The Attorney General is "the chief legal officer and advisor for the state". MISS.CODE ANN. Sec. 7-5-1. In addition to his two deputies, id. Sec. 7-5-3, he is empowered to appoint and employ assistant attorneys general and special assistant attorneys general, all of whom serve at his pleasure. See, e.g., id. Secs. 7-5-5, -7. The latter two positions have virtually the same duties and responsibilities.9 The uncontroverted summary judgment evidence shows that the Attorney General expects, and receives, advice from his special assistant attorneys general.10 In sum, this evidence shows that, as a special assistant attorney general, Rutland would have served as an immediate adviser to the Attorney General with respect to the exercise of the constitutional or legal powers of the office.11 See Reno, 758 F.2d 581 (holding assistant state attorney exempt under Sec. 630(f)).12
For the foregoing reasons, the judgment is
In addition to the Attorney General, Rutland sued the Office of the Attorney General; the State of Mississippi; Robert Gibbs, Deputy Attorney General; DHS; Anne Sapp, Interim Director of DHS; and, Beatrice Branch, Executive Director of DHS. The individuals were sued only in their official capacity. The district court dismissed Gibbs, Sapp, and Branch, because they were not employers under the ADEA, 29 U.S.C. Sec. 630(b); and DHS, because Rutland failed to state an actionable claim against it. Except as discussed infra, see note 12, our holding that Rutland is not an employee under the ADEA disposes of all issues as to these defendants
Also pursuant to Sec. 630(f), its exemptions notwithstanding, an individual subject to the civil service laws of a state government, a governmental agency, or a political subdivision is still considered an employee for purposes of the ADEA. 29 U.S.C. Sec. 630(f). In Mississippi, special assistant attorneys general are excluded from the state's civil service system. See MISS.CODE ANN. Sec. 25-9-107(c)(xiii)
2 U.S.C. Sec. 1202 provides, in pertinent part:
All personnel actions affecting employees of the Senate shall be made free from any discrimination based on--
(2) age, within the meaning of section 633a of Title 29....
And, in a companion case, the Supreme Court refused to apply retrospectively another provision of the Act. Rivers v. Roadway Express, Inc., --- U.S. ----, 114 S.Ct. 1510, 128 L.Ed.2d 274 (1994)
Because we hold that Sec. 321 of the Civil Rights Act of 1991 is not to be applied retrospectively, we need not address, inter alia, the possible federal intrusion into state functions and the implication of the Tenth Amendment to the United States Constitution. E.g., EEOC v. Wyoming, 460 U.S. 226, 238 n. 11, 103 S.Ct. 1054, 1061 n. 11, 75 L.Ed.2d 18 (1983) ("[s]ome employment decisions are so clearly connected to the execution of sovereign choices that they must be assimilated into them for purposes of the Tenth Amendment")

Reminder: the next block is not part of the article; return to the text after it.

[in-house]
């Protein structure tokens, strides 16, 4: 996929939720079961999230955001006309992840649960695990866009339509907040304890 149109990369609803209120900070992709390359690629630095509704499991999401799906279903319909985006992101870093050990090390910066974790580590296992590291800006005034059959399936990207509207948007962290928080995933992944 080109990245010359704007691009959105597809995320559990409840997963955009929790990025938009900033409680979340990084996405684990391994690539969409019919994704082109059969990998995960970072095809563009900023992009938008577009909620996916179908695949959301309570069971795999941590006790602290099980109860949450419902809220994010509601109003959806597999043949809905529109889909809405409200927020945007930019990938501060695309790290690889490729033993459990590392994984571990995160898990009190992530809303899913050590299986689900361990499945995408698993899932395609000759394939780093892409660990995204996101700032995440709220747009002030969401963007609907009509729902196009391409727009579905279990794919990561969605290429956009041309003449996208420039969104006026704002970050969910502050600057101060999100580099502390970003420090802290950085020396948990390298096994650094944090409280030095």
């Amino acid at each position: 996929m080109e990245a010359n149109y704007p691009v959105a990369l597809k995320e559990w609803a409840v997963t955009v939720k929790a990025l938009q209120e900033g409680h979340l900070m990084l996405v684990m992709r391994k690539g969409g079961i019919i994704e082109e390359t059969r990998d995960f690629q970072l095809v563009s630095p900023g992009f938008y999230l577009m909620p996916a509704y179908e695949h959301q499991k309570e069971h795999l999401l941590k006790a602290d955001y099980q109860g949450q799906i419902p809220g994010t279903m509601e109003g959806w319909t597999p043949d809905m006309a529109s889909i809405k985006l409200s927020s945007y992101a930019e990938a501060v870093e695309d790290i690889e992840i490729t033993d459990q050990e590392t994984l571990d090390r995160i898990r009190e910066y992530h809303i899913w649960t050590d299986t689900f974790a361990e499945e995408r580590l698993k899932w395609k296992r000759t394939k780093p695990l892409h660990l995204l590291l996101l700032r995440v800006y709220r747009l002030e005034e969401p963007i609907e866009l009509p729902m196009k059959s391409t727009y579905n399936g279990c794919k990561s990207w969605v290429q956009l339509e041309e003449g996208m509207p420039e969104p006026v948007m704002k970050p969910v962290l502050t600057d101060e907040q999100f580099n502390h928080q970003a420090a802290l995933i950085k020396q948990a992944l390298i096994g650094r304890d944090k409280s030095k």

See also Joint Explanatory Statement of Managers at the Conference on H.R. 1746, 92d Cong., 2d Sess. (1972), reprinted in 1972 U.S.C.C.A.N. 2137, 2179, 2180 ("[i]t is the intention of the conferees to exempt elected officials and members of their personal staffs, and persons appointed by such elected officials as advisers or to policymaking positions at the highest levels of the departments or agencies of State or local governments, such as cabinet officers, and persons with comparable responsibilities at the local level"); Nichols v. Hurley, 921 F.2d 1101, 1108 (10th Cir.1990) ("a person can be a member of an elected official's personal staff and not be either a policymaker or an immediate adviser")
"This court may affirm a grant of summary judgment on any appropriate ground that was raised to the district court and upon which both parties had the opportunity to introduce evidence." Conkling v. Turner, 18 F.3d 1285, 1296 n. 9 (5th Cir.1994). As noted, as part of its generic Sec. 630(f) personal staff holding, the district court included, and addressed, the "legal adviser" exemption. In district court, the Attorney General had likewise presented the generic personal staff exemption, and in so doing, raised the more narrow legal adviser exemption, stating in his motion:
The "personal staff" exemption to ADEA coverage exempts persons, like Special Assistant Attorneys General, who are chosen by an elected official to be on that official's personal staff, the official's appointees on the policymaking level, and the official's immediate advisors with respect to the exercise of the constitutional or legal powers of his office, 29 U.S.C. Sec. 630(f). Special Assistant Attorneys General serve at the will and pleasure of the Attorney General, as members of his personal staff, are appointees on the policymaking level, and advise the Attorney General on the exercise of his constitutional and legal powers.
Although this incantation of the statutory language possibly did not identify separate bases for the motion (and, obviously, should be avoided), Rutland, as part of his response to the motion, stated:
[Rutland] would not serve as the [Attorney General's] immediate advisor with respect to the exercise of constitutional or legal powers of his office, but would be continuing in his role as a functionary representing legal interests of the State agency, the Department of Human Services.